Vaccines could be the difference between life and death for a child

August 9, 2012

This year the U.S. has seen the worst outbreak of whooping cough in more than 50 years. In fact, it has reached epidemic levels in many states and the Centers for Disease Control and Prevention said the number of cases reported is already twice as many as last year. With kids getting ready to head back to school, the numbers of children affected or killed by this disease could continue to rise if children aren’t vaccinated.

“Vaccinating our children against whooping cough and other illnesses is the best way we can protect them,” said Andrew Bonwit, pediatric infectious disease expert at Loyola University Health System. “The next best defense we have for children is good hand-washing hygiene, and also not sending children to school, day-care or afterschool programs if they are sick."

Whooping cough is only one of numerous potentially deadly illnesses that can be effectively diminished by vaccination schedules. In addition to keeping kids safe from these diseases, vaccines also can help when diagnosing a sick child.

“When your child gets sick, being fully vaccinated helps your doctor simplify the evaluation and can lead to a quicker, more accurate diagnosis,” Bonwit said.

To help children succeed in school, parents make sure their children have the supplies they will need for the classroom. Just as important is ensuring their children’s bodies have what they need to keep them safe from infectious diseases.

“Though no one likes to get shots, vaccines are an integral part of keeping kids and our community safe. They work to safeguard children from illnesses and death caused by infectious diseases and protect our kids by helping prepare their bodies to fight often serious and potentially deadly diseases,” said Dr. Heidi Renner, primary-care physician at Loyola University Health System.

Vaccines have helped to nearly eradicate many of the diseases that were leading causes of death in only a few decades ago. Renner shared the main immunizations kids need before heading off to school.

When entering kindergarten your child should receive the following vaccinations:

  • Measles, Mumps and Rubella, better known as MMR
  • Polio
  • Diptheria/Pertussis ()
  • Chicken Pox
Most likely your child received these immunizations as an infant. This second round of shots boosts the immunity. So, in sixth grade your child should receive:
  • Chicken pox booster, if your child has not had two by this time
  • Meningitis
  • Tetanus booster
If not given in sixth grade, your child will need the meningitis and tetanus booster before entering high school. Many colleges are requiring students get the meningitis vaccine. Many schools also are requiring a flu shot, so talk to your school about that as well.

Explore further: Vaccinations aren't just for kids, expert says

Related Stories

Vaccinations aren't just for kids, expert says

August 19, 2011
A new school year means more than new clothes, new books and a new grade level – it also means new shots for millions of public school children.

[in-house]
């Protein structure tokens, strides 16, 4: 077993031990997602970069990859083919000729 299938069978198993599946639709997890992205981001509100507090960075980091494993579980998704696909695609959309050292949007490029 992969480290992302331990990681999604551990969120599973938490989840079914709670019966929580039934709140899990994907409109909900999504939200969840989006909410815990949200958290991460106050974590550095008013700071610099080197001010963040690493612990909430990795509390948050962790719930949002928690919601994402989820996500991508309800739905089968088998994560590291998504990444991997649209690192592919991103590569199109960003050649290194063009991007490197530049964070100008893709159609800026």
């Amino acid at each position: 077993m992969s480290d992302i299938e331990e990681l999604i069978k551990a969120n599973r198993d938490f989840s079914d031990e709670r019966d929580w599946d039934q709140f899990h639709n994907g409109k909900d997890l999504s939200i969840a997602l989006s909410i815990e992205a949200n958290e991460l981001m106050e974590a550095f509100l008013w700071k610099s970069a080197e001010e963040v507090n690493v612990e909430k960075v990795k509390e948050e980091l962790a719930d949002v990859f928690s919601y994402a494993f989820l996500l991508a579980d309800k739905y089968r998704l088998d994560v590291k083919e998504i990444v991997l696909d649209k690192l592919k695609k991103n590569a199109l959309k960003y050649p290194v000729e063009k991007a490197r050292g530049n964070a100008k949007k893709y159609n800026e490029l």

Immunizations are for college kids, too

July 12, 2012
(Medical Xpress) -- Most parents take their young children regularly for immunization shots that protect against polio, diphtheria, measles, mumps and other diseases. But many do not consider that their college-age children ...

Panel: All adults should get whooping cough shots

February 22, 2012
A federal advisory panel wants all U.S. adults to get vaccinated against whooping cough.

Study: Whooping cough vaccination fades in 3 years (Update)

September 19, 2011
The whooping cough vaccine given to babies and toddlers loses much of its effectiveness after just three years - a lot faster than doctors believed - and that could help explain a recent series of outbreaks in the U.S. among ...

Back-to-school can mean vaccines for tweens, teens

August 22, 2011
(AP) -- Backpack. Notebooks. Whooping cough shot?

Recommended for you

Dulled taste may prompt more calories on path to obesity

July 28, 2017
Cornell University food scientists have found that people with a diminished ability to taste food choose sweeter - and likely higher-calorie - fare. This could put people on the path to gaining weight.

Artificial light from digital devices lessens sleep quality

July 28, 2017
There's no doubt we love our digital devices at all hours, including after the sun goes down. Who hasn't snuggled up with a smart phone, tablet or watched their flat screen TV from the comfort of bed? A new study by researchers ...

Study finds walnuts may promote health by changing gut bacteria

July 28, 2017
Research led by Lauri Byerley, PhD, RD, Research Associate Professor of Physiology at LSU Health New Orleans School of Medicine, has found that walnuts in the diet change the makeup of bacteria in the gut, which suggests ...

Sugar not so sweet for mental health

July 27, 2017
Sugar may be bad not only for your teeth and your waistline, but also your mental health, claimed a study Thursday that was met with scepticism by other experts.

Could insufficient sleep be adding centimeters to your waistline?

July 27, 2017
Adults in the UK who have poor sleep patterns are more likely to be overweight and obese and have poorer metabolic health, according to a new study.

Vitamin E-deficient embryos are cognitively impaired even after diet improves

July 27, 2017
Zebrafish deficient in vitamin E produce offspring beset by behavioral impairment and metabolic problems, new research at Oregon State University shows.

0 comments

Please sign in to add a comment. Registration is free, and takes less than a minute. Read more

Click here to reset your password.
Sign in to get notified via email when new comments are made.